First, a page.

This will never happen as the major indebted nations in the world Today are for the most part GOLD holders. (Italy, US, Germany, Turkey, etc.) and even in hyperinflation they would simply chop a few zeroes to their notes write off most of the debt ( a la greece) and carry on borrowing to continue their need to exist while impoverishing ther subdits even more.......from the level at the time they do that.

My bet is something more significant like a war , disease or a major nature originated cataclism will erase the population to such a degree that a reset will occur by default......The pay later scenario has been chosen already!!, the question is how do we meander toward that scenario from here???... really hard to predict..... too many variables and unknown unknowns as some infamous asshole said one day........

 

Hedgehog.

Wed, 03/28/2012 - 15:03 | Link to Comment Pancho Villa
Pancho Villa's picture

Even when a government claims that a currency is backed by gold, that backing is only as good a government's promise which is generally worth very little. Eventually the government will borrow too much (to finance a war or just to stimulate the economy) and will be forced to devalue the currency.

The only case in which government backing might be worth something would be if the government were prohibited from borrowing. Otherwise there is a huge conflict of interest when the entity which is supposed to maintain the value of the currency is also a debtor that stands to benefit from devaluing the currency. But even assuming that the government has no debt, it might still be tempted to devalue the currency if its TBTF banks get too deeply into debt.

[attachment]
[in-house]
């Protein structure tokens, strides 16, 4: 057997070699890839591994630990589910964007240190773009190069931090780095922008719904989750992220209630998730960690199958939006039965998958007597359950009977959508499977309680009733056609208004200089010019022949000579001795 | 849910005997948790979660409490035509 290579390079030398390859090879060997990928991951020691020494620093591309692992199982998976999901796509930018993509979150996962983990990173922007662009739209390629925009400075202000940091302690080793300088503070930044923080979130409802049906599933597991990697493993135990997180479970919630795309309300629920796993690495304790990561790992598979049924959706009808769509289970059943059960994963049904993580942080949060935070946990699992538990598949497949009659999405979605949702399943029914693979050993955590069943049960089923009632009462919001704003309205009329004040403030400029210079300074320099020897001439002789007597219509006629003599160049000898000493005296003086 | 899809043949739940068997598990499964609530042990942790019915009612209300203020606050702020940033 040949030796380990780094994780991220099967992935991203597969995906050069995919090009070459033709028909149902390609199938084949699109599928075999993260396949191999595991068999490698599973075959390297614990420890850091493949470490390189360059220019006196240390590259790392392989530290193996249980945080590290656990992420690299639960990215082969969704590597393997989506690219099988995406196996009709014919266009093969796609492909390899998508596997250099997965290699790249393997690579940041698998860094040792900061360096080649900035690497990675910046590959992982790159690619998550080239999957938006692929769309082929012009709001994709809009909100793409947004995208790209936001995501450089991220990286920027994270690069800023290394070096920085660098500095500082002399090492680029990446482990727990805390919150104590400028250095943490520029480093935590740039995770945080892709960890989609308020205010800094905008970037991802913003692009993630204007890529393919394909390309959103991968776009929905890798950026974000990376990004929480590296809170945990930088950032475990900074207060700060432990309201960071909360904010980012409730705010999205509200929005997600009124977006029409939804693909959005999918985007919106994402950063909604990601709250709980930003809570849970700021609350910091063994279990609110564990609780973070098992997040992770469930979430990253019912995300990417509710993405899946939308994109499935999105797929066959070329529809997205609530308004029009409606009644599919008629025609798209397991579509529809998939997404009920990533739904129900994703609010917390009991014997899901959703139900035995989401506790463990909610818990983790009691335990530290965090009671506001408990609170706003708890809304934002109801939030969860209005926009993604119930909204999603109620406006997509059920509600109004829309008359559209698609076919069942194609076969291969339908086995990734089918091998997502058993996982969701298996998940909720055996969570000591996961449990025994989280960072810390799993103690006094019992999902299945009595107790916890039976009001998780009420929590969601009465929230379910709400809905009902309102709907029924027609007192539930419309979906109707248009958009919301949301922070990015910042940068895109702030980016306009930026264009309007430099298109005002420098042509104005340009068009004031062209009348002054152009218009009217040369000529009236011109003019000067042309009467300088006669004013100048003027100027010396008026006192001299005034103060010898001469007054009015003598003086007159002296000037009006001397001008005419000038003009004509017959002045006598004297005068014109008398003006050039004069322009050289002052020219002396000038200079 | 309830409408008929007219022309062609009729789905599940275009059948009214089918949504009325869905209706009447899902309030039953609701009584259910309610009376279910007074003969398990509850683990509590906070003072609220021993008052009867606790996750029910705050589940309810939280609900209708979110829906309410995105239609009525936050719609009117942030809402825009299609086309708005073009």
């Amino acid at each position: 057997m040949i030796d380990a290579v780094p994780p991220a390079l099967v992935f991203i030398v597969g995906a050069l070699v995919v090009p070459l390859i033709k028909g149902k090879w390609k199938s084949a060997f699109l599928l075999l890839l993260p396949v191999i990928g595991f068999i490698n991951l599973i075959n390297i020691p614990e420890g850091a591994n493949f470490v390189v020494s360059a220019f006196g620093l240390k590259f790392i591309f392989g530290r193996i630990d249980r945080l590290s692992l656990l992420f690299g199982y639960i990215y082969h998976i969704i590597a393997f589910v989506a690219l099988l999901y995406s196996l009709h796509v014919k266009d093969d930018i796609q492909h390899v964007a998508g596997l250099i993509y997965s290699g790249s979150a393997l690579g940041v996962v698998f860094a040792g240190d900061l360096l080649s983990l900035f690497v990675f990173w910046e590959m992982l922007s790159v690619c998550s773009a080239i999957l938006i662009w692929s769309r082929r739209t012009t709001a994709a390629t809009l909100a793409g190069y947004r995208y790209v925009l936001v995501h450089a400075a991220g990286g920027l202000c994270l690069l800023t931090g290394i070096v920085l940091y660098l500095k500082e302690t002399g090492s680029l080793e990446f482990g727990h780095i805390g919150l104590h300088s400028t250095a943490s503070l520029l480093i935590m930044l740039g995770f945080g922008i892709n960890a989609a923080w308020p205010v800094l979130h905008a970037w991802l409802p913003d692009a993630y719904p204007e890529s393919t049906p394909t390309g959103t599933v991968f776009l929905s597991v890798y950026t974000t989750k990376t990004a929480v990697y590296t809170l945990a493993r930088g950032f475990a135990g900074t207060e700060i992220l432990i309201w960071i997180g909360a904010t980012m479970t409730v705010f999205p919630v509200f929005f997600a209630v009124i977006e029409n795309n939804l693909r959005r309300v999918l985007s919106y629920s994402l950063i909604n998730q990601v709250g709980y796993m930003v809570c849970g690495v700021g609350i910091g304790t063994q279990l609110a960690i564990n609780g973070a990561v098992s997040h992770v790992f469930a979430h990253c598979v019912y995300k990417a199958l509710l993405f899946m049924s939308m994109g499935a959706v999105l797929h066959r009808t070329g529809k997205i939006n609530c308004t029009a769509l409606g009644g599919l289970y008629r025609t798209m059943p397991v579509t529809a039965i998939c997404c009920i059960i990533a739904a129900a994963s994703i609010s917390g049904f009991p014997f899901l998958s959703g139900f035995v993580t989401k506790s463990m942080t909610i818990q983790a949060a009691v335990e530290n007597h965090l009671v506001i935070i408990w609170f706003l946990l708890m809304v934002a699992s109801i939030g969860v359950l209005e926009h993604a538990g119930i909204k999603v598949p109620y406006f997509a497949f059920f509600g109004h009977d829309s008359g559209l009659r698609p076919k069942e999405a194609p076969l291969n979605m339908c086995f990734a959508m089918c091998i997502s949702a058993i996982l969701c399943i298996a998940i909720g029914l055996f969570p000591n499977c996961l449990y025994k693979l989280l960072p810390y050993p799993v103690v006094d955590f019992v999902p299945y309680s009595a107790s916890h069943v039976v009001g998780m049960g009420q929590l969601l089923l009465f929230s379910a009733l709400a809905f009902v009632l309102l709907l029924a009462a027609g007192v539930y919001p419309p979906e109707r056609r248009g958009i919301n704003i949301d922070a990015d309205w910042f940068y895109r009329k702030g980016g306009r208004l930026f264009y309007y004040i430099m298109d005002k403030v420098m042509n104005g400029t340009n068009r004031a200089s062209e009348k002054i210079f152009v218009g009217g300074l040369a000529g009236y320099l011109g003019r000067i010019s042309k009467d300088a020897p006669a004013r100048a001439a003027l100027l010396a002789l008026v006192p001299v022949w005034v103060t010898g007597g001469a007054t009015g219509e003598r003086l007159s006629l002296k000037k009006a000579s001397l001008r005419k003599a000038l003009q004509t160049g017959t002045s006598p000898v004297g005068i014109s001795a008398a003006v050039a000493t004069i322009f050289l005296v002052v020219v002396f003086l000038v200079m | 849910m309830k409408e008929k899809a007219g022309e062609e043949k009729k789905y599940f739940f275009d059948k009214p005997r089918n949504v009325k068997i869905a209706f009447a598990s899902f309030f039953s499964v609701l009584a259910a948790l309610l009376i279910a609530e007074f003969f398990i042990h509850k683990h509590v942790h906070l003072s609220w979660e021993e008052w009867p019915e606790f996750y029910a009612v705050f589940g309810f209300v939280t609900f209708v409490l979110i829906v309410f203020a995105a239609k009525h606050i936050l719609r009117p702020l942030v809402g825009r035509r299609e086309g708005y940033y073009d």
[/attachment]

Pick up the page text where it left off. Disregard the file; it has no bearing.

Generally what you might expect with a gold backed currency would be fairly long periods of price stability, separated by periodic devaluations.

Never trade your physical gold for paper!

Wed, 03/28/2012 - 15:04 | Link to Comment Dingleberry
Dingleberry's picture

I want someone like Ron to ask the Bernank ONE question: if gold is in fact not money, then why do ya'll central bankers hoard it? Can any non-gold bug answer this?

Wed, 03/28/2012 - 15:09 | Link to Comment Dr. Acula
Dr. Acula's picture

Already happened

http://www.youtube.com/watch?v=2Dj9v9s9buk

Paul: Why don't they hold diamonds [instead of gold]?

Bernanke: Well, it's tradition.

 

Wed, 03/28/2012 - 15:22 | Link to Comment Dingleberry
Dingleberry's picture

Thanks for the replies. But "tradition" line is a bald face lie, even balder than the Bernank's head. I suspect he knows the real deal. Or maybe he is so intelligent that he has thunk himself stupid.  Regardless, when TSHTF, gold is all there is (aside from weapons).

Wed, 03/28/2012 - 16:15 | Link to Comment andyupnorth
andyupnorth's picture

Sadly, considering a digital abstraction of paper currency controlled by a single individual as ‘valuable’ is the new tradition.

Wed, 03/28/2012 - 15:11 | Link to Comment Bluntly Put
Bluntly Put's picture

I'm not a gold bug, just an observer. From observation it's simple to understand the function is too eliminate the circulation of gold as money. The more they hold, they less gold is available to serve or function as money.

Gold as money is only useful when it is available to be used as money, this it the problem with permanent backwardation in gold, as when it enters permanent backwardation it will not be available to liquidate existing debt. The result will be that all debt can only collapse in one huge smoldering heap of waste.

 

Wed, 03/28/2012 - 15:53 | Link to Comment Cugel
Cugel's picture